The Dutch consortium have completed and published in 2007 the result of a proof of concept study in which four DMD boys have received a single injection of the 2′OMePS into the tibialis anterior. This was well tolerated and accompanied by specific skipping of exon 51 as well as detection of sarcolemmal dystrophin in 64–97% of myofibers of the biopsied muscle; the amount of dystrophin ranged from 3 to 12% of that found in the normal control muscle and with intensities in individual fibers ranging from 17 to 35%.8

The MDEX consortium performed a similar study using the PMO AO, but with a different design: a dose escalation study in seven DMD boys, who received either 0.09 or 0.9 mg in one of the two extensor digitorum brevis muscles, whereas the contralateral muscle received saline. The results, recently published,21 demonstrated clearly detectable dystrophin expression in 44–79% of myofibers, with intensity of dystrophin staining averaging 17% greater than the levels in the contralateral muscle and, in the most positive fibers, up to 42% of that in healthy muscle fibers.21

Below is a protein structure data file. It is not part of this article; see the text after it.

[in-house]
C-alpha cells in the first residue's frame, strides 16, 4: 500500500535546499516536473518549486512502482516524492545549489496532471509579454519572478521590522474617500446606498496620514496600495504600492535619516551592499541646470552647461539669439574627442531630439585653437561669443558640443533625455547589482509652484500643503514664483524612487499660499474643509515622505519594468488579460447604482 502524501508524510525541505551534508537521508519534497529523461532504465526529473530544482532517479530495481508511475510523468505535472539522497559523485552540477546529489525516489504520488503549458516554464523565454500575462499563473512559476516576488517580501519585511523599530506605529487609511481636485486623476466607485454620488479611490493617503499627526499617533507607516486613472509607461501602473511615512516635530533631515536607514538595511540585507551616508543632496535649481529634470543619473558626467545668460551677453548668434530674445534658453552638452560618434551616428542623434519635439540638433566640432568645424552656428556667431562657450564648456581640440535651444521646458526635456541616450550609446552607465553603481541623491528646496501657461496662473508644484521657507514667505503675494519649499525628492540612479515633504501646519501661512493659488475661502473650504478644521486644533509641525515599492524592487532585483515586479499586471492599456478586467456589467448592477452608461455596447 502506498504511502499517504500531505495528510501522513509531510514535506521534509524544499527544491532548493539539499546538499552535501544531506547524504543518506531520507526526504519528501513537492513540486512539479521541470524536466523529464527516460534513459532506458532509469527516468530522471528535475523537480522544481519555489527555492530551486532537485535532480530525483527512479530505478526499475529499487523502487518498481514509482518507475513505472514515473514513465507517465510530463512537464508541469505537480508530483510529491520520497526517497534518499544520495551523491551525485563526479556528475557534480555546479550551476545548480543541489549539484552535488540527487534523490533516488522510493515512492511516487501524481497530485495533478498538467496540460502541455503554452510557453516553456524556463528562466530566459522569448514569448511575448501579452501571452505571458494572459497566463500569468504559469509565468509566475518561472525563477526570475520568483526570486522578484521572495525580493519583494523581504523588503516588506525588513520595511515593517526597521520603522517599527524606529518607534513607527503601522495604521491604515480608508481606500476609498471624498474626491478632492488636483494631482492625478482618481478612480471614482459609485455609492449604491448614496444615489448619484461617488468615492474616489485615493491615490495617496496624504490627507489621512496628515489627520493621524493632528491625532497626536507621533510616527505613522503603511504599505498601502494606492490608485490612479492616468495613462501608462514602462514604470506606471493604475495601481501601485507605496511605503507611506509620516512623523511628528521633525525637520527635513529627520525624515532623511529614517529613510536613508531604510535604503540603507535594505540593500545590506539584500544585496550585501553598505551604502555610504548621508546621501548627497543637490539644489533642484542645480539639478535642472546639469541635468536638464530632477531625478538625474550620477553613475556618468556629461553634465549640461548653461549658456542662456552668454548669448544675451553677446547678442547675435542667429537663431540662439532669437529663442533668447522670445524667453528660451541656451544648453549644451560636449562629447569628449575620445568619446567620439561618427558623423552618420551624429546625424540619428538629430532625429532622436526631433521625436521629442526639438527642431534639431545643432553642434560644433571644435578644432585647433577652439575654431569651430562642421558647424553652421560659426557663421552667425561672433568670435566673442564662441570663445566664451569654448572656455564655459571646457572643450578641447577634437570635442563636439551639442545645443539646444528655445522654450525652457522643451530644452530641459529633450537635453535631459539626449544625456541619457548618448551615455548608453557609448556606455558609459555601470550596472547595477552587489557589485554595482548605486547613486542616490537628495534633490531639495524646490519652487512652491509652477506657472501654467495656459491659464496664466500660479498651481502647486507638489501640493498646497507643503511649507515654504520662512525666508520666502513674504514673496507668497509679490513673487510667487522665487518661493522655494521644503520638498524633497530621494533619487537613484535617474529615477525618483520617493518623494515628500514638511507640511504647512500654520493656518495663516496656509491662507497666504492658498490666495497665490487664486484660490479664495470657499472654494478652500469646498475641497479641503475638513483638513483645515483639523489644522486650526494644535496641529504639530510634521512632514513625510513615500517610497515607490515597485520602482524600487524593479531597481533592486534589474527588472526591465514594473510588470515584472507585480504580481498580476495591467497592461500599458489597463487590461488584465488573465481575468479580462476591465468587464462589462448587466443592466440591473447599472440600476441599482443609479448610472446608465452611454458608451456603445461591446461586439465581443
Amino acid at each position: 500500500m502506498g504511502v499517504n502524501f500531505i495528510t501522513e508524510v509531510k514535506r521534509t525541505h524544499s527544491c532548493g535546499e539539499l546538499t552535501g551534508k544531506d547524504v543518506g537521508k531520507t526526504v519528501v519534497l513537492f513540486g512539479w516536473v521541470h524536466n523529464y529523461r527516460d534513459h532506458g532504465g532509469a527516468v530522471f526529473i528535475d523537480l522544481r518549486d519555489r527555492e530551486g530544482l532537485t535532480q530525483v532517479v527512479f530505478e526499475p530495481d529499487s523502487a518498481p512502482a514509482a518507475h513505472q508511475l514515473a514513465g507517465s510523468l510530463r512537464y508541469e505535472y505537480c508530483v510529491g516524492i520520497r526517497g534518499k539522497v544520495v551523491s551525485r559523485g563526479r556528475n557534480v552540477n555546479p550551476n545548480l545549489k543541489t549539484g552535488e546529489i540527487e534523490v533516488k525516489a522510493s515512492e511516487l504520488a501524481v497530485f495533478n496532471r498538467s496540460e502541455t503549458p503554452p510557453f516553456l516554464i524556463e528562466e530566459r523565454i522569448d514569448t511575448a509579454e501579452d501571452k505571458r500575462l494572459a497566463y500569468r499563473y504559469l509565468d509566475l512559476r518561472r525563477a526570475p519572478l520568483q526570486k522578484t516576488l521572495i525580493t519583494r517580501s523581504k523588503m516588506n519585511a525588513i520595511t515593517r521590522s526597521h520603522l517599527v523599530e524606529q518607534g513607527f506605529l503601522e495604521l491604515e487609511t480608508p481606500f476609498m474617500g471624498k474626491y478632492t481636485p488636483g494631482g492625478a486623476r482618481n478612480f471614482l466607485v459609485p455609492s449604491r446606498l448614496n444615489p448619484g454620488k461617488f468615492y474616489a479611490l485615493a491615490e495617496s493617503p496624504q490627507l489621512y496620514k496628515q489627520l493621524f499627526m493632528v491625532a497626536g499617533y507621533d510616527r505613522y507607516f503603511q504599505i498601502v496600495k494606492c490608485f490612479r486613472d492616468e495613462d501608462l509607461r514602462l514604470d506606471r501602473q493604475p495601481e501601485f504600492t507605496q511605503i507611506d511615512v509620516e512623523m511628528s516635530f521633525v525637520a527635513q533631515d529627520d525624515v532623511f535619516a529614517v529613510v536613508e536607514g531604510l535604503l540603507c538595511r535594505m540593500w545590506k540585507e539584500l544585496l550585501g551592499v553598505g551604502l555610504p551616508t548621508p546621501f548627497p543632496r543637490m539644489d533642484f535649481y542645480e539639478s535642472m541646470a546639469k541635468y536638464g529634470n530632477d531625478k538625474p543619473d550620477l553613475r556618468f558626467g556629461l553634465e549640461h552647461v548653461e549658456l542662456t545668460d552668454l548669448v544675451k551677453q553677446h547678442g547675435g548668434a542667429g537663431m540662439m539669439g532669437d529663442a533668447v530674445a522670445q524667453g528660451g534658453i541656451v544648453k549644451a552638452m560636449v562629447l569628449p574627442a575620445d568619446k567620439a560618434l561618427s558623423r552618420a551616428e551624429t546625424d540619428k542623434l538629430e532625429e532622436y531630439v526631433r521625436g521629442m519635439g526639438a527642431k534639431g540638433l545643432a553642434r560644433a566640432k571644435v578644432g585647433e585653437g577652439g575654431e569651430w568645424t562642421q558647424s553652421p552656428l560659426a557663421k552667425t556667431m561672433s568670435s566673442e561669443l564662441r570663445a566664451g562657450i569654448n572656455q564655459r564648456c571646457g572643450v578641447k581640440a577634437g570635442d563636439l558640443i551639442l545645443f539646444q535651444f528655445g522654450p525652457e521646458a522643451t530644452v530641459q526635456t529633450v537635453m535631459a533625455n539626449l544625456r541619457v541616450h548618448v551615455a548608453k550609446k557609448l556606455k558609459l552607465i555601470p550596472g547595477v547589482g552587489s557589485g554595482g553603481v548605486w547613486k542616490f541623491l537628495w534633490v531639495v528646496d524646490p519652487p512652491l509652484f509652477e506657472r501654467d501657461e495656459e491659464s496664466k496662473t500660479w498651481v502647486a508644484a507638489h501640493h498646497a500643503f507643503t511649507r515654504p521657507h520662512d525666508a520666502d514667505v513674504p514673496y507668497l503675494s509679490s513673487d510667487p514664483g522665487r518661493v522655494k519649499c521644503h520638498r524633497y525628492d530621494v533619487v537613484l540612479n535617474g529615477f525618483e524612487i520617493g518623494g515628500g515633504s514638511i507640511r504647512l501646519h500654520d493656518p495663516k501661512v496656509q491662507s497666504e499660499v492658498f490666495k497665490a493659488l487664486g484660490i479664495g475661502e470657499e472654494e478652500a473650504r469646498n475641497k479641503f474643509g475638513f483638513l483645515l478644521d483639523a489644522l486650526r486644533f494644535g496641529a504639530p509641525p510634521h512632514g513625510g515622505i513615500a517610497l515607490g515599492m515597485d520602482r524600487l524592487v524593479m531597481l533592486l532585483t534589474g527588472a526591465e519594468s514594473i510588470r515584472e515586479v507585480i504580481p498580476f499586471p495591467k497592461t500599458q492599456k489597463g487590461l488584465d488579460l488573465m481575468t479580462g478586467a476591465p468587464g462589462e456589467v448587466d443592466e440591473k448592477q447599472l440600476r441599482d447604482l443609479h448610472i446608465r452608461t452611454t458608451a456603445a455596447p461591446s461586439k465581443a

Both studies have been followed by repeated systemic administration studies. The Dutch consortium recently completed a study in which four group of DMD boys received escalating doses of the 2′OMePS antisense to skip exon 51, subcutaneously, at doses of 0.5, 2.0, 4.0, and 6.0 mg/kg, weekly for 5 weeks. All 12 children (3/group) had a muscle biopsy at the beginning and the end of the study. While the results of this study have not yet been published, Dr Goemans reported at the World Muscle Society meeting in 2009 (Geneva)48 that the study drug was well tolerated and that a dose–response in exon skipping and dystrophin production was observed. All boys who received the 2′OMePS AO have been enrolled in an extension study that is currently underway.